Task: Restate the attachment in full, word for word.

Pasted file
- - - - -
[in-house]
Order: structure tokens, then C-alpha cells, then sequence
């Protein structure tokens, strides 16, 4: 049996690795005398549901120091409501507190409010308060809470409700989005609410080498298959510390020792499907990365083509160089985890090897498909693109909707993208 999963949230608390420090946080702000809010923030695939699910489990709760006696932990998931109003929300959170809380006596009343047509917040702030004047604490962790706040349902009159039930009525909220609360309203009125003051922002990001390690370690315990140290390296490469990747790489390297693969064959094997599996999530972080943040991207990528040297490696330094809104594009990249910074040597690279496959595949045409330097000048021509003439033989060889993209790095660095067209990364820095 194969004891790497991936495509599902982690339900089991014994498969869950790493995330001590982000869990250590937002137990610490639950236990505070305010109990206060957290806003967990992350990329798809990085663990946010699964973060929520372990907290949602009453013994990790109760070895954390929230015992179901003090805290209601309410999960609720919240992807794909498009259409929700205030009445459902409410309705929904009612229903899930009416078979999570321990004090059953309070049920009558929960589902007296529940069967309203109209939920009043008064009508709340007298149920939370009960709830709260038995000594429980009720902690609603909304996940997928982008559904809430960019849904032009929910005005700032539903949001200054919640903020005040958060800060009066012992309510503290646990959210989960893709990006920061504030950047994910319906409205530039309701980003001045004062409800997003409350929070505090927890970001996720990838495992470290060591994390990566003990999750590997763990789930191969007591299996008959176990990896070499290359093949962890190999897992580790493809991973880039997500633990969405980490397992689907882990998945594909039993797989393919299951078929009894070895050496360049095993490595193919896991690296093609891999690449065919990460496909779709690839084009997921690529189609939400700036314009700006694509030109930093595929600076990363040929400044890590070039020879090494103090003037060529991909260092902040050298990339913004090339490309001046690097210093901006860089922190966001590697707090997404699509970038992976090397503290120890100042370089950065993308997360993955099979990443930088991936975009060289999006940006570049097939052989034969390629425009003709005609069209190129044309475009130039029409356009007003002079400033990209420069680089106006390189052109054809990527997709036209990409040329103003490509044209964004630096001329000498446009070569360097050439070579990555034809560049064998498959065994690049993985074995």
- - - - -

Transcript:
[in-house]
Order: structure tokens, then C-alpha cells, then sequence
């Protein structure tokens, strides 16, 4: 049996690795005398549901120091409501507190409010308060809470409700989005609410080498298959510390020792499907990365083509160089985890090897498909693109909707993208 999963949230608390420090946080702000809010923030695939699910489990709760006696932990998931109003929300959170809380006596009343047509917040702030004047604490962790706040349902009159039930009525909220609360309203009125003051922002990001390690370690315990140290390296490469990747790489390297693969064959094997599996999530972080943040991207990528040297490696330094809104594009990249910074040597690279496959595949045409330097000048021509003439033989060889993209790095660095067209990364820095 194969004891790497991936495509599902982690339900089991014994498969869950790493995330001590982000869990250590937002137990610490639950236990505070305010109990206060957290806003967990992350990329798809990085663990946010699964973060929520372990907290949602009453013994990790109760070895954390929230015992179901003090805290209601309410999960609720919240992807794909498009259409929700205030009445459902409410309705929904009612229903899930009416078979999570321990004090059953309070049920009558929960589902007296529940069967309203109209939920009043008064009508709340007298149920939370009960709830709260038995000594429980009720902690609603909304996940997928982008559904809430960019849904032009929910005005700032539903949001200054919640903020005040958060800060009066012992309510503290646990959210989960893709990006920061504030950047994910319906409205530039309701980003001045004062409800997003409350929070505090927890970001996720990838495992470290060591994390990566003990999750590997763990789930191969007591299996008959176990990896070499290359093949962890190999897992580790493809991973880039997500633990969405980490397992689907882990998945594909039993797989393919299951078929009894070895050496360049095993490595193919896991690296093609891999690449065919990460496909779709690839084009997921690529189609939400700036314009700006694509030109930093595929600076990363040929400044890590070039020879090494103090003037060529991909260092902040050298990339913004090339490309001046690097210093901006860089922190966001590697707090997404699509970038992976090397503290120890100042370089950065993308997360993955099979990443930088991936975009060289999006940006570049097939052989034969390629425009003709005609069209190129044309475009130039029409356009007003002079400033990209420069680089106006390189052109054809990527997709036209990409040329103003490509044209964004630096001329000498446009070569360097050439070579990555034809560049064998498959065994690049993985074995």